Victory Caucus

The Victory Caucus:

The new website-based organization called the Victory Caucus has pulled down some big names, including BlackFive and Jed Babbin. Have a look at them.

Zion Consp.

Zionist Conspiracy Theories #4,342,671-2:

Kim du Toit points to another major media outlet falling to the Joos.

Meanwhile, a confession is made.

Happy Valentines

Happy Valentines Day:

JarHeadDad suggests the following touching card for those of you still looking for a date tonight:

Those of you who are married will, of course, already have your cards picked out, ready for a quick exchange before a romantic evening of doing the dishes and folding laundry. What a wonderful holiday, with something for everyone. :)

UPDATE: Another option for married men: your wife calls to thank you for the kind gift she picked out for her. Poor Doc.

Valentine's Day

So far, the day has been good. I was given the obligatory Reese's peanut butter heart as well as an unexpected surprise, a new hat.

I'm not, ordinarily, a hat wearer. Yes, I wore cowboy hats as a young boy, and as a young man I had a nice felt Stetson that I would occasionally wear... but as a man my hat wearing has predominantly been limited to military service.

Now I own a very nice fedora in the "Indiana Jones" style (and my wife was dead-on with my hat size!).

Thanks to Grim, and reader comments, I know much more about the care and choosing of a good hat. I'm also becoming convinced that the daily wearing of a hat style, beyond baseball cap, is not a goofy thing. So, can anyone offer up some good etiquette tips?



Some Songs, Boys:

JHD apparently went to the trouble of watching the Grammies last night, which shows more dedication than I have. He sent this link to the best performance of the night, a very good rendition of "San Antonio Rose" including the original fiddler.

Good stuff. I'm glad to see the old Western Swing getting a respectful hearing. Nothing like a fiddle and a steel guitar.

I'm also going to recommend The Pine Box Boys to those of you around here with hand-to-hand/CQB training. They're not for everyone, but if you're a rockabilly/bluegrass fellow who would enjoy "the sound of a loud, angry acoustic band bent on killing," this may be for you. Click on the "Play All Songs" link, and sit through a couple of them.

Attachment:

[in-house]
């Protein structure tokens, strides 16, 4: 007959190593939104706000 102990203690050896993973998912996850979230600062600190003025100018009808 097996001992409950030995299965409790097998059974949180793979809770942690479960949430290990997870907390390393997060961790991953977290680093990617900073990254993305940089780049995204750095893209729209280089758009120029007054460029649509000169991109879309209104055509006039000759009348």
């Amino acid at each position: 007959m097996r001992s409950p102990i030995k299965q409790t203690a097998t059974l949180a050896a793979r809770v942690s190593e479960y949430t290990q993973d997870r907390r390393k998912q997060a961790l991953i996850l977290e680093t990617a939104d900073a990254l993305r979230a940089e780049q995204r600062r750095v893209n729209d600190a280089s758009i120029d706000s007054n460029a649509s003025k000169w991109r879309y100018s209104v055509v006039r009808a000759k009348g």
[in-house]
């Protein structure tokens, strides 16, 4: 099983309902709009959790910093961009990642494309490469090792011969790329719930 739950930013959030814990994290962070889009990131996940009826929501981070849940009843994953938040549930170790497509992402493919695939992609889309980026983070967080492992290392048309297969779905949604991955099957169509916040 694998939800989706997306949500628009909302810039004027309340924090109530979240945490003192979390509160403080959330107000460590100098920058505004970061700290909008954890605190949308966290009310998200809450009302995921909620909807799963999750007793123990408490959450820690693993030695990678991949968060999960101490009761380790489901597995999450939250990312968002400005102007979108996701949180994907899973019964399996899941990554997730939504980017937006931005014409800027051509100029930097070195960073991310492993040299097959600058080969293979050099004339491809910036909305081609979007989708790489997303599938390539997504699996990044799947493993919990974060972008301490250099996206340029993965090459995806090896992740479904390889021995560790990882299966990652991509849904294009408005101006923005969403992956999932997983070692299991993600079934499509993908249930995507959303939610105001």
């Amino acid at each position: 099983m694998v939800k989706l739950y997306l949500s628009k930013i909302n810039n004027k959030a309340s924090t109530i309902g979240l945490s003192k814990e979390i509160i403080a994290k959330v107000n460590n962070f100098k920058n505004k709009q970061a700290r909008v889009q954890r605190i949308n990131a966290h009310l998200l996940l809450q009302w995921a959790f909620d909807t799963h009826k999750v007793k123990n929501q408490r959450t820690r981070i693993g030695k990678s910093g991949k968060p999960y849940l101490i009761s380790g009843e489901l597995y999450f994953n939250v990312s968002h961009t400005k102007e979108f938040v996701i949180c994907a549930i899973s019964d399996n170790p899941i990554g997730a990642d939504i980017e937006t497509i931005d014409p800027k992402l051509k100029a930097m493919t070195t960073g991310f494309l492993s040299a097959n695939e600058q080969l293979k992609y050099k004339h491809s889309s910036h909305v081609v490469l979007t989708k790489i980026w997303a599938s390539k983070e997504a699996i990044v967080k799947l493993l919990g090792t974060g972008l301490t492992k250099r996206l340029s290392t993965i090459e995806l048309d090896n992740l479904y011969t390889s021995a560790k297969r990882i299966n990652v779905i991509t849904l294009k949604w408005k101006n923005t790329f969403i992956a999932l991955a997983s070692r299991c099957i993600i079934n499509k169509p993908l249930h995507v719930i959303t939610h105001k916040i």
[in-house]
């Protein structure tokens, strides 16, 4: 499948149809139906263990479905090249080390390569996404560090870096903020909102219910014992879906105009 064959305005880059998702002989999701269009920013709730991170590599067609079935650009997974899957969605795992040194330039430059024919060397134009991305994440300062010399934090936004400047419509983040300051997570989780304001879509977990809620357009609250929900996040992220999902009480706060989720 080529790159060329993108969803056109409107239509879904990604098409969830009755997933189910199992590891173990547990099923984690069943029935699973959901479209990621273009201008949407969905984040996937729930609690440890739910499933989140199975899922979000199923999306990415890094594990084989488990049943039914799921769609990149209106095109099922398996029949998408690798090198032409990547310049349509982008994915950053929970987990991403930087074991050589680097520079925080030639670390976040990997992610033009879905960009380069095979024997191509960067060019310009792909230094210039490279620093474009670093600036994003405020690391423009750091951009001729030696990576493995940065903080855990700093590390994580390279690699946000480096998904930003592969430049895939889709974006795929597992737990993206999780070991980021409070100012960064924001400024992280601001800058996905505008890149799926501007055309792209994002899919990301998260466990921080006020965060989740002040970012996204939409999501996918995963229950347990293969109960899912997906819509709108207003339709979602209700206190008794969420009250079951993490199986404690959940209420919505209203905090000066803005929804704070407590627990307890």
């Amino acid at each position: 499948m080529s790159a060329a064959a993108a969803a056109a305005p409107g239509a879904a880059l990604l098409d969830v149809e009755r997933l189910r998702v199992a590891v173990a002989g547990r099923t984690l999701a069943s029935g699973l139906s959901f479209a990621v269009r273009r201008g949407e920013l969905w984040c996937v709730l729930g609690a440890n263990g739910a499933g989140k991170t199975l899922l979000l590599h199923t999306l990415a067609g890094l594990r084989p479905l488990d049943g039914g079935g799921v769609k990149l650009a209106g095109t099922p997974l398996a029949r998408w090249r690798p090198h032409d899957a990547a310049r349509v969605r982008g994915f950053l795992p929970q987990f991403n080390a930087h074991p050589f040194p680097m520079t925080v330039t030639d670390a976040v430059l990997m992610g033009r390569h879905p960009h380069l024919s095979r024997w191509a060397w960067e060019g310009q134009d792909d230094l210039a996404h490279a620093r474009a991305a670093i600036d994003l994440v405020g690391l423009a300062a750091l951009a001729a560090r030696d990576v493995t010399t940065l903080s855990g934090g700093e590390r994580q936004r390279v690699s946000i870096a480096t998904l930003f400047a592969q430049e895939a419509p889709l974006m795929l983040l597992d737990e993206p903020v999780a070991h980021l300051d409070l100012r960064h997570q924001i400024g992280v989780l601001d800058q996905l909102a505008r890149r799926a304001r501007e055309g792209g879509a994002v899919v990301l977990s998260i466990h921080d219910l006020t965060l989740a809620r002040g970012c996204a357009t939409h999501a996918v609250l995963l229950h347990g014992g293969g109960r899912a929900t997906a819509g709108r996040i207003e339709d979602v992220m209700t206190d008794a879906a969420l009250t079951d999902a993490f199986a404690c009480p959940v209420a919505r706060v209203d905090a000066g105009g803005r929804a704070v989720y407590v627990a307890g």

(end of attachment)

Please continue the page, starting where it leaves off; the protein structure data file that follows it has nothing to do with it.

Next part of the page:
DPRK Nuclear Deal: Good, Bad, or Ugly?

We notice today that the six-party talks, ongoing lo these several years, have produced a deal with North Korea to stand down somewhat from its nuclear ambitions. I'd like to examine the deal, look at where it is deficient, how it contrasts with the Clinton-era deal.

First, the details. I've highlighted the parts I think are important:

U.S. officials on Tuesday defended the Bush administration's policy shift on North Korea, which coincided with an agreement by Pyongyang to begin to close down its nuclear program.

North Korea now has 60 days to shut down its Yongbyon nuclear complex and readmit nuclear inspectors. In return, it will get 50,000 tons of fuel oil or financial aid of an equal amount.

Once Pyongyang takes additional steps to disable its nuclear program, including taking inventory of its plutonium stockpile, it will qualify for another 950,000 tons of fuel oil or equivalent aid, according to the terms of the deal. The aid package is worth $300 million.